Last week in the sermon we considered our vision for our Sunday gatherings. One of the issues we considered was joy. We said that our vision is for our Sunday gatherings to have a consistent thread of joy even as we maintain a gritty honesty about the sorrows of life. Joy is not a simple idea for the Christian. Christians of all people are aware of the curse on this world, the fallenness of humanity, the darkness that lives in our own hearts, the devil and his demons that oppose us, and the myriad sadnesses of life. We can't ignore or deny these. They are too real. 

But above, beneath, behind and before these realities is a deeper reality. It is the good news that is ours in Jesus Christ. Who God is and what he's done for us are even more real than the sorrows that can envelop us. Our joy in Christ is certainly more lasting. It is eternal where the sorrows are not. 

The Brittish theologian and pastor Andrew Wilson has captured well this dual perspective that we are to have, that Pauline idea of being "sorrowful, yet always rejoicing" (2 Cor 6:10), that Petrine idea of being "grieved by various trials" but also possessing "joy that is inexpressible and filled with glory" (1 Peter 1:6, 9): 

Christians have joy unspeakable, full of glory, but you might not always know it to look at us.

In many church traditions, especially Western ones, we find it easier to lament than to rejoice. We have commendable desire to be serious about the things of God, but our history suggests there is a slippery slope from seriousness, to sobriety, to solemnity, to sadness….Our most recognizable symbol is the cross, or the crucifix, rather than the circle of moved stone and empty tomb….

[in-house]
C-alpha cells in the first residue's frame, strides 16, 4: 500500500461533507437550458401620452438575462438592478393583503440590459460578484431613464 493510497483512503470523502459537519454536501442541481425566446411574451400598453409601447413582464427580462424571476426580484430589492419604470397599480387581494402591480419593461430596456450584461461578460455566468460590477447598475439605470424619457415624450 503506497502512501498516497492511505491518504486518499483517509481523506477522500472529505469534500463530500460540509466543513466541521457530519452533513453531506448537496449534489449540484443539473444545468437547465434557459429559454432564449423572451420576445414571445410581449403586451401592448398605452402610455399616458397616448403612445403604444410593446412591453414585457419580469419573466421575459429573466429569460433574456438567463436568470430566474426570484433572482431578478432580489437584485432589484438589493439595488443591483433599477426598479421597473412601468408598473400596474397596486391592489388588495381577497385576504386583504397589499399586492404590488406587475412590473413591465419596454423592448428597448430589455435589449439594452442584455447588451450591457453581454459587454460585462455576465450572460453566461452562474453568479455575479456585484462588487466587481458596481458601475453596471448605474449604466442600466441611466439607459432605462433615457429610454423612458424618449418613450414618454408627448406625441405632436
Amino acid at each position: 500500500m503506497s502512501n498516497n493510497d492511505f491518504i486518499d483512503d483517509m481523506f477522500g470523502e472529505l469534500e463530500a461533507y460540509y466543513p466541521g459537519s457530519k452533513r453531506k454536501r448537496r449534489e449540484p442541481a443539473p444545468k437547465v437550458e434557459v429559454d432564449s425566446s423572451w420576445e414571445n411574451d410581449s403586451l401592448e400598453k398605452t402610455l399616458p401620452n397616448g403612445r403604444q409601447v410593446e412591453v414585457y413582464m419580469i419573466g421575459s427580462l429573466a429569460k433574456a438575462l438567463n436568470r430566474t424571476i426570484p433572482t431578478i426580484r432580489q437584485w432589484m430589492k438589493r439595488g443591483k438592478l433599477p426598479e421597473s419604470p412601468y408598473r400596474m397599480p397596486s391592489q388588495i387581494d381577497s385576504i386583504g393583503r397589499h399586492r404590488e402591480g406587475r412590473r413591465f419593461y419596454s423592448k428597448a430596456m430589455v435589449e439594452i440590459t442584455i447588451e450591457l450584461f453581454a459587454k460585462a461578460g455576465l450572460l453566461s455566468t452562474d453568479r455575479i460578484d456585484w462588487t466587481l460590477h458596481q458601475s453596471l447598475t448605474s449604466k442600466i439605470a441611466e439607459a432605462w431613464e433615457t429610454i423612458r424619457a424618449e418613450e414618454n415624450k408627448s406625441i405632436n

Some strands of contemporary Christianity, put off by this air of melancholy, have swung to the opposite extreme. Consumer-friendly churches can attract people with a spirituality in which there is no room for sorrow whatsoever. Suffering is regarded as an aberration….Sermons promise a trouble-free lifestyle that would be unattainable, if not incomprhensible, to most Christians in history. Silence may not be kept.

What is fascinating, and strangely encouraging, about all this is that both of these (admittedly cartoonish) traditions go against the grain of Christianity. The normal condition of the Christian life, as the apostle Peter explains, is one of inexpressible and glorious joy, in spite of the fact that we are also grieved by many kinds of trials. We do not ignore the realities of sadness and suffering, but we stubbornly proclaim that they do not have the last word; the kingdom is here, Good Friday ushers in Easter Sunday, and death is swallowed up by life. This, from the resurrection onward, has given Christians a paradoxical way of responding to the brokennness of the world….Christianity stares death in the face and sings anyway. We are, in Paul’s terms, sorrowful yet always rejoicing….

So when we act as those who are rejoicing yet always sorrowful, rather than sorrowful yet always rejoicing, we are swimming against the stream: of history, Scripture, of Christ himself….This is the day that Yahweh has made; let us rejoice and be glad in it!
Andrew Wilson, Spirit and Sacrament: An Invitation to Eucharismatic Worship

May your faith in Christ and experience of him enable you to live out such a joy. And if the sorrows of today are too great for you to do that, then I pray a time will come not too far from now when the rejoicing will be possible for you once again.  

Amen! 

Daniel 


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